NASA’s 411 on Extraterrestrial Life

Are we alone?

Life of extraterrestrial origin is out there. This is the word from NASA. (Yes, really.) The agency has predicted that we’ll see “indications” of life outside of Earth within 10 years….and have evidence of it by 2045.

We suspect that this announcement is a much bigger deal than NASA is letting on. It feels like we are being prepared for something, doesn’t it? Although NASA is referring to microbial life (not big-headed little creatures with huge eyes and spindly limbs), consider the fact that this is not the first time NASA has made this claim. Also consider the fact that when it comes to the question ‘Are we alone?’ the U.S. government tends to flip out — making blanket denials and sputtering contradictory nonsense like a Lothario caught in the act. The way we see it, for a government agency to state not once, but twice, that we should expect to meet life from outside this planet within a specific time frame….that’s HUGE. Bottom line: NASA is most likely already aware of the existence of life originating outside of Earth (microbial or otherwise).

But time, as they say, will tell.

PS — Did you know there are Ocean Worlds all over our solar system?

A Heavenly Menage à Trois

Jupiter and Io captured by space probe Cassini

Jupiter and its moon Io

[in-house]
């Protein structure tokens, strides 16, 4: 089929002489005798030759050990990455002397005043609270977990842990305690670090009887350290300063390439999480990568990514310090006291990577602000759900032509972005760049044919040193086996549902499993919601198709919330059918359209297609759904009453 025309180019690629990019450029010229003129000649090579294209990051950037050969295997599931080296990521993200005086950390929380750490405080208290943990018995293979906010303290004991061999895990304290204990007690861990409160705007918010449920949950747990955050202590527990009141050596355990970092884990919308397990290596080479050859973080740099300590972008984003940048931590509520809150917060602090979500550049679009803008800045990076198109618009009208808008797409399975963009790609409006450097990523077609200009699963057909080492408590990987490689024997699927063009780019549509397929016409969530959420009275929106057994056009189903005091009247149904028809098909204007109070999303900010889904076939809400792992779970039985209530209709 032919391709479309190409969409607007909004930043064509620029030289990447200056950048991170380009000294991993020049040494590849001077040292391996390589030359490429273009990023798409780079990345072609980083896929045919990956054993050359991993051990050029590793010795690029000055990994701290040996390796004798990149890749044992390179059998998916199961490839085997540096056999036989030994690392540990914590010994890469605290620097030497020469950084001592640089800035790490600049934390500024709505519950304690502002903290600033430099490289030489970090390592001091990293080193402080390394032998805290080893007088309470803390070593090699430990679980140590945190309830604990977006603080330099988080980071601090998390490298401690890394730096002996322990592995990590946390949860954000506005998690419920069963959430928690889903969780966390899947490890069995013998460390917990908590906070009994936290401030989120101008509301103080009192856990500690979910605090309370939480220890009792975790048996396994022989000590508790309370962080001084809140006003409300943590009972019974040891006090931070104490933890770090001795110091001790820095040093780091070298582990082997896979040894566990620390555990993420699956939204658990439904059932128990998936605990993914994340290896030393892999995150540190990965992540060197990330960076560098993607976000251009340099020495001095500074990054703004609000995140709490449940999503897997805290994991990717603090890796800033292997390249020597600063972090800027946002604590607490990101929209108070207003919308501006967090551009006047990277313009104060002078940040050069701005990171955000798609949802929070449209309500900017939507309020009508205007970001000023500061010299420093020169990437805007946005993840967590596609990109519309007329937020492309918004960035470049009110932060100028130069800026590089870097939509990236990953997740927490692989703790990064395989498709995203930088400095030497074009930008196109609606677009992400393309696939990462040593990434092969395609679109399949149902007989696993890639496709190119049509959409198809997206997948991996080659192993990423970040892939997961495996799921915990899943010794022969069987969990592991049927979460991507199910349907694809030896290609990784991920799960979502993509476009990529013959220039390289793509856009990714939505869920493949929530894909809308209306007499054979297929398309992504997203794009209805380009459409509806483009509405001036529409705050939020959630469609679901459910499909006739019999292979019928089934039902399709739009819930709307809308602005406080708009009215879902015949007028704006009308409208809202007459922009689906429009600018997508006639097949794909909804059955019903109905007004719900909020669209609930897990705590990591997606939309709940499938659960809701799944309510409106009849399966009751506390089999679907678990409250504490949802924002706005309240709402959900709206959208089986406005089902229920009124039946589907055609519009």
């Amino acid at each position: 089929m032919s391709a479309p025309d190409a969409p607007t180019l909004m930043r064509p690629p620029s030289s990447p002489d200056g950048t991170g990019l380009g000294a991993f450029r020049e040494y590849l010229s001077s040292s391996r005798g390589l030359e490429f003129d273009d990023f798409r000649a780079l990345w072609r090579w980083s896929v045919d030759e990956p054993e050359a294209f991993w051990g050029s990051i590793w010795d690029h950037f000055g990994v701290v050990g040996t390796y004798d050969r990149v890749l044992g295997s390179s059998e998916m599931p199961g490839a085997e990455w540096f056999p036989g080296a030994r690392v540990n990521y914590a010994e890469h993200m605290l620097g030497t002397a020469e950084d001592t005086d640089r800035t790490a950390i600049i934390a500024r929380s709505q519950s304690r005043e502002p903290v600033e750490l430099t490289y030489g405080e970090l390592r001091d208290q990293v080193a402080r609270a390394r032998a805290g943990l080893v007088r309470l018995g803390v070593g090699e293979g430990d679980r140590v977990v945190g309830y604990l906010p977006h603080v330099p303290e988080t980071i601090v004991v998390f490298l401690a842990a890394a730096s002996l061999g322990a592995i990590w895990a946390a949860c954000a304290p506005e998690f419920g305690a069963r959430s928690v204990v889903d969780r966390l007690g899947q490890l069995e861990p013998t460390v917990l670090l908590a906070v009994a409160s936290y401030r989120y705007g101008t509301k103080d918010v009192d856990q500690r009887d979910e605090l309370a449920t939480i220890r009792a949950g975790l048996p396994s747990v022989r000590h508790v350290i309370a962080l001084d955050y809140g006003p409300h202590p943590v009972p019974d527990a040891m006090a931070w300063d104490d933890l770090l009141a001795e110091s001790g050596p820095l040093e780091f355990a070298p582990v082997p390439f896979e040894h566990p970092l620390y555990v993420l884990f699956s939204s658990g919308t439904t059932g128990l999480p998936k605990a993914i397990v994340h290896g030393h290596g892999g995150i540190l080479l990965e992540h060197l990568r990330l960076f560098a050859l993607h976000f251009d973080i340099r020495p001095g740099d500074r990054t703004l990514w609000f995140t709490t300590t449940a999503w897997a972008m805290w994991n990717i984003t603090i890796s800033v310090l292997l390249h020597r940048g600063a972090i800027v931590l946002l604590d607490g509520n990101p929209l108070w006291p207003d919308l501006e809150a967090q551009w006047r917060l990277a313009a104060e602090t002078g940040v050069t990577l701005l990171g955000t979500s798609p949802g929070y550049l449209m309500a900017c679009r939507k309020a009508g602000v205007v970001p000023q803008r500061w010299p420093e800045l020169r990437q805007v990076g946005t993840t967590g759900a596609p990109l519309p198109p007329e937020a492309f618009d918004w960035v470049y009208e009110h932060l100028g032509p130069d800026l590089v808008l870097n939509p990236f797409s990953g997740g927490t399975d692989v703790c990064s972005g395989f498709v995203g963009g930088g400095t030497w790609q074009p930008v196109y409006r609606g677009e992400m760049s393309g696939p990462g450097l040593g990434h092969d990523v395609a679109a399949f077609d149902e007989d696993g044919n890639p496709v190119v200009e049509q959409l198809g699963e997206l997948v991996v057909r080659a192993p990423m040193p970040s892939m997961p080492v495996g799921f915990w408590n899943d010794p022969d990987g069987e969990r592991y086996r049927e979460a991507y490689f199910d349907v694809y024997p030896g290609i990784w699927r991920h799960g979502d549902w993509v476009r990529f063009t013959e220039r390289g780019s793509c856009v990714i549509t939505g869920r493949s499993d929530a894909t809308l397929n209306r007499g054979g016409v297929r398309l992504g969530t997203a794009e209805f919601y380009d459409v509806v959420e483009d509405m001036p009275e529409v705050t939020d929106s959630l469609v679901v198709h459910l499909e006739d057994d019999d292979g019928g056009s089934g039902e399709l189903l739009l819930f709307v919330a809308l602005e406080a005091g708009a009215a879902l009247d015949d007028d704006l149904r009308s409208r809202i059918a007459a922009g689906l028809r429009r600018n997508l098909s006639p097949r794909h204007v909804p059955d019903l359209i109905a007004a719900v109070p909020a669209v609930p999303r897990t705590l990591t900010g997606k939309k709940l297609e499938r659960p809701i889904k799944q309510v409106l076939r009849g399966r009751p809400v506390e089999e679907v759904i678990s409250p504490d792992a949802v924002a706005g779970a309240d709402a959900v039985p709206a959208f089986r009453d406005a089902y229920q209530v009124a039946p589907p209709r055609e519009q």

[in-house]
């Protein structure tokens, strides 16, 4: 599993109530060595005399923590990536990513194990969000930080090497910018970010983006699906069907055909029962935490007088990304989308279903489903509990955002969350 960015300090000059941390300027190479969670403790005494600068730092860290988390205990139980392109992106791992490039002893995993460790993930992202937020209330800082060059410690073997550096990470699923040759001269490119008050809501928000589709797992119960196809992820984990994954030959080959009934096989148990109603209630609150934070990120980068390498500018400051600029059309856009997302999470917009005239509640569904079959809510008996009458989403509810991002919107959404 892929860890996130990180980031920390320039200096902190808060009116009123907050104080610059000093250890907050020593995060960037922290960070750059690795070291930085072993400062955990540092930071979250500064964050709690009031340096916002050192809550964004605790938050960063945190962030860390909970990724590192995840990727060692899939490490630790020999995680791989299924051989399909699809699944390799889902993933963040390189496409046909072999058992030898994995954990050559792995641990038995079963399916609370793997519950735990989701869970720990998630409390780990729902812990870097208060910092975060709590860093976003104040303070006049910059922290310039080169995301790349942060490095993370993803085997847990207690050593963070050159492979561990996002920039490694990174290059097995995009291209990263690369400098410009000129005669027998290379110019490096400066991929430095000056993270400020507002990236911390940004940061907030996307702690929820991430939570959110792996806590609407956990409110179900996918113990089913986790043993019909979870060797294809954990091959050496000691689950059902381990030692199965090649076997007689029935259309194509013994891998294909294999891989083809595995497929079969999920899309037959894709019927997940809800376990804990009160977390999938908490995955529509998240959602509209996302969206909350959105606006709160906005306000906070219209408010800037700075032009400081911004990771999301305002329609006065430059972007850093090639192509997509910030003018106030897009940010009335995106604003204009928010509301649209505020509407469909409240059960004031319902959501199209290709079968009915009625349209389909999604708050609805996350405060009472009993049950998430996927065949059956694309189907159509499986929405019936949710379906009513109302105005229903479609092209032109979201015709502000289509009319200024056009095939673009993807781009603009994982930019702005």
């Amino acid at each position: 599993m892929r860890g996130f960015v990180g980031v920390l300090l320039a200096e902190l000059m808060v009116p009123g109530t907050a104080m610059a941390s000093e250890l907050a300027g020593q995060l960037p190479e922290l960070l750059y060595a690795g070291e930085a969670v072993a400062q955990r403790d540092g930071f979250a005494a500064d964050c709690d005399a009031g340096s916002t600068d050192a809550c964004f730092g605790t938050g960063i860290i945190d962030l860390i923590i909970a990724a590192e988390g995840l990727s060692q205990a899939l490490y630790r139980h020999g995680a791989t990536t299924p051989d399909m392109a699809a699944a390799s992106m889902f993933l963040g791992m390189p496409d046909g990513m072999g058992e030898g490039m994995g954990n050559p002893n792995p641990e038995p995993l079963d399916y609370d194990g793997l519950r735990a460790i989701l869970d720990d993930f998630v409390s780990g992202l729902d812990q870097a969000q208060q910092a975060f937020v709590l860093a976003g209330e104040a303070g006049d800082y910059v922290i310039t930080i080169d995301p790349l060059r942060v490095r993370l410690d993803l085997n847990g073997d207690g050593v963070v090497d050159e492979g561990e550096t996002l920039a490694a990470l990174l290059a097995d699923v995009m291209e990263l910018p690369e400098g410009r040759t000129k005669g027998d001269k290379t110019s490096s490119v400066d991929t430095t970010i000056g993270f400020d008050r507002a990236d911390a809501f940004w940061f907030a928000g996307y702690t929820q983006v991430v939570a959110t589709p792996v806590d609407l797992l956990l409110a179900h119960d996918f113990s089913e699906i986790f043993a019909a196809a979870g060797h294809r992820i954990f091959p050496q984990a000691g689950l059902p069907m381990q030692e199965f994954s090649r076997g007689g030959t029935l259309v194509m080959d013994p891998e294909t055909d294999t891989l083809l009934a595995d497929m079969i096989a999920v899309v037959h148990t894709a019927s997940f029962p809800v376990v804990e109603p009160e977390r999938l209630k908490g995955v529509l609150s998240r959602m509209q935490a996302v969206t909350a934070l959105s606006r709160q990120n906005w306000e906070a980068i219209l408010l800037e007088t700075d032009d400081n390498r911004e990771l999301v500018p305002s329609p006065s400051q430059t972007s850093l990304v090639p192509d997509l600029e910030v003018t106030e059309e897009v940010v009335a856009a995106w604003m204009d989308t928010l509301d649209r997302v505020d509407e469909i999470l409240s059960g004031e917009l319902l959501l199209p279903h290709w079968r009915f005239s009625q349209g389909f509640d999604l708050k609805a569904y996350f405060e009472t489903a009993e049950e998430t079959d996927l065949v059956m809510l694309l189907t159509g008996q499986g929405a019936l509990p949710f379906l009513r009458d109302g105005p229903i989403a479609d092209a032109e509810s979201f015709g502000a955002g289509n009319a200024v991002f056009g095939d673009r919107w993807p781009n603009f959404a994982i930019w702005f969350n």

A couple of weeks ago, Jupiter had a lovely menage à trois: a spectacular triple eclipse. Three of its big moons — Europa, Callisto, and Io (shown above) — passed in front of the huge planet at the same time….and like dedicated voyeurs do, the Hubble Telescope got it all on camera. Gas giant Jupiter has 62 moons, so eclipses aren’t exactly a special occasion, but having three of its four superstar moons show up at the same time IS a special occasion. Only Ganymede (my personal fave) couldn’t stay for the fun. Imagine: if you had been standing on Jupiter, you would’ve peeped three solar eclipses at once. Side note: the moon Europa is kind of a big deal. Astronomers think that there’s life in the incredibly deep oceans under its icy surface….life as we know it, that is.

See it happen! At 00:07 look for the shadows of the 3 moons on Jupiter’s surface.

Size Matters

Artist: Ron Miller

Artist rendition of J1407b by Ron Miller

So you thought Saturn was big? Well, it is…but heavenly body J1407b is even bigger than our darling Saturn and it’s surrounded by 37 rings that are 200 times the size of Saturn’s rings. Sit with that for a second.

Galileo discovered Saturn in 1610; that’s old news. Now a joint team of American and Dutch astronomers has published definitive findings on J1407b, which was first peeped in 2012. J1407b is a brown dwarf (i.e., not quite in Magnum territory): it’s smaller than a star, but bigger than a planet. And if you’re in a traveling mood, it’s also only (!) 434 light years away, in the constellation Centaurus. (BTW, this is our first discovery of rings outside of our solar system.) Astronomers speculate that J1407b’s massive, 90-million-kilometer-wide bracelets were carved out by orbiting moons.

A little context: according to Dutch astronomer, Matthew Kenworthy of Team J1407b, “If we could replace Saturn’s rings with the rings around J1407b, they would be easily visible at night and be many times larger than the full moon.”

J1407 in sky

Copyright: M. Kenworthy / Universiteit Leiden